What Are the Odds That Israel Just Attacked Sudan?

Parsing the evidence

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Fire engulfs the Yarmouk ammunition factory in Khartoum. (Reuters)

It's not often that a government eagerly announces a military facility in its capital city has been destroyed in a stunning and audacious sneak attack, even in light of plausible evidence to the contrary. Yet here we are: Yesterday, Sudanese culture and information minister Ahmed Bilal Osman alleged that the previous evening, four Israeli fighter jets flew over Khartoum from the east and partially destroyed the Yarmouk munitions factory, in the city's south. 

The night before, the governor of Khartoum claimed on local television and radio that an accidental fire was to blame for the incident, according to sources I was able to contact in Sudan. And Israel is an all-too-convenient scapegoat for everything from shark attacks to major political assassinations. After all, it makes intuitive sense that a broke, beleaguered and internationally-sanctioned Sudanese government would rather trumpet its failure in protecting the capital than allow an exploding weapons factory to serve as an all-too-obvious reminder of the country's dysfunction. Blaming an external enemy could unite a fractured and restive populace; indeed, nationalistic feeling surged during the country's brief military confrontation with the South Sudan this past spring. Acknowledging the truth has no such advantage. It is plausible that Sudan's nominally-Islamist and Iran-allied government would rather blame Israel than openly acknowledge the depths that austerity, economic depression and international pariah-status have brought it to. There was reason to doubt Osman's claims.

But there is plenty of reason not to dismiss them. Evidence abounds that the facility was destroyed in an aerial bombardment. An AFP report from Khartoum states that both an AFP journalist and local residents witnessed either an "aircraft or missile" flying overhead. The journalist "saw two or three fires flaring across a wide area, with heavy smoke and intermittent flashes of white light bursting above the state-owned factory." A video of the incident uploaded to YouTube is consistent with this description -- it's clear that there were explosions above the factory, even if it is unclear what caused them. Yesterday, Girifna, a global network of Sudanese anti-regime activists with numerous sources and members in Khartoum, tweeted, "witnesses suggest [the facility] was attacked."

There's really only one country that has the capabilities or the motive to wage a pinpointed aerial assault on a single wing of a single weapons facility in the southern reaches of city of a 5 million people: Israel. The defense ministers of Sudan and Iran signed a "military cooperation agreement" in 2008. Sudan has hosted Iranian Revolutionary Guard personnel, and allegedly served as a transit point for weapons bound for Hamas, in the Gaza Strip. The Israelis are acutely aware of the situation: an April, 2009 diplomatic cable published by Wikileaks paraphrases Israeli Prime Minister Benjamin Netanyahu as telling U.S. officials that "the arms pipeline runs from Iran to Sudan to Egypt." And in a meeting with U.S. special envoy Scott Gration, Sudanese intelligence chief Salah Ghosh acknowledged that anti-Israel weapons smuggling was occurring on Sudanese territory -- but denied that his government was directly involved ("'The Rashaida (tribe in the eastern Sudan engaged in smuggling) in many countries is now beginning to talk about killing Americans and Israelis,'" Ghosh was reported as saying).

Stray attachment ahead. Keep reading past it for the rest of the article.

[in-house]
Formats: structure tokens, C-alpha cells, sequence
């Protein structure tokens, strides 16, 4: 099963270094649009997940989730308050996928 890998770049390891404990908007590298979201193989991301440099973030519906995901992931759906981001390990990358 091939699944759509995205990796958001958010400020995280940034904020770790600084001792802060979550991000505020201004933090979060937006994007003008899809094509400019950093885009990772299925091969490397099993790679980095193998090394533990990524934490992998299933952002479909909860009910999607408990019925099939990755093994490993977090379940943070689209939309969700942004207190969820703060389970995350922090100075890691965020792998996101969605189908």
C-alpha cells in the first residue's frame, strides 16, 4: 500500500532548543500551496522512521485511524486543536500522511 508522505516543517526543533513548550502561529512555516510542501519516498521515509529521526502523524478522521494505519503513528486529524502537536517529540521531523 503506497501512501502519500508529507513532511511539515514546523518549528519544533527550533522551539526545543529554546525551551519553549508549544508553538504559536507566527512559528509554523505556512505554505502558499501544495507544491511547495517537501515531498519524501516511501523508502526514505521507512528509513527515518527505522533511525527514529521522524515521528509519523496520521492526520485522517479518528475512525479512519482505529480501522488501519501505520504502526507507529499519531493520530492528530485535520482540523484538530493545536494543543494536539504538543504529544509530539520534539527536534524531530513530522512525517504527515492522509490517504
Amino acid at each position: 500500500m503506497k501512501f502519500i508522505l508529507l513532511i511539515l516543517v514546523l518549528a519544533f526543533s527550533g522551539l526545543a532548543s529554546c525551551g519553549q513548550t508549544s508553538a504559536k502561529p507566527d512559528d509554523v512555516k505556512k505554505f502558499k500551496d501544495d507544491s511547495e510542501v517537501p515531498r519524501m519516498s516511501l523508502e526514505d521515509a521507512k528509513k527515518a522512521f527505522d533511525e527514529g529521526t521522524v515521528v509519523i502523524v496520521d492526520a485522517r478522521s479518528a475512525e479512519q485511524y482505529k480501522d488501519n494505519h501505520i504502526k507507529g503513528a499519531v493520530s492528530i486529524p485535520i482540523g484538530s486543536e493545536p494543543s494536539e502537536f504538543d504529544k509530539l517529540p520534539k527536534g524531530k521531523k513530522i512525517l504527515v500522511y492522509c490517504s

Israel might have struck inside the Sudan before: once, in early 2009, when it allegedly destroyed a 23-truck weapons smuggling convoy in the country's east, and again in April of 2011, when Israel might have been responsible for the bombing of a Hamas arms trafficker in Port Sudan. Assuming it was also Israel's doing, the destruction of the weapons facility would represent another level of audacity. "I would say that if the Sudanese government's claims are correct, then this is longest strike -- the farthest strike -- ever executed by the Israeli air force," says Ehud Yaari, the Israel-based Lafer International Fellow at the Washington Institute for Near East Policy. "We are talking about something that is 1,800 or 1,900 kilometers [from Israel], depending on the route. That's farther away than the range from Israel to the main Iranian nuclear installations in Natanz and Qom."

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Armin Rosen is a former writer and producer for The Atlantic's Global channel.

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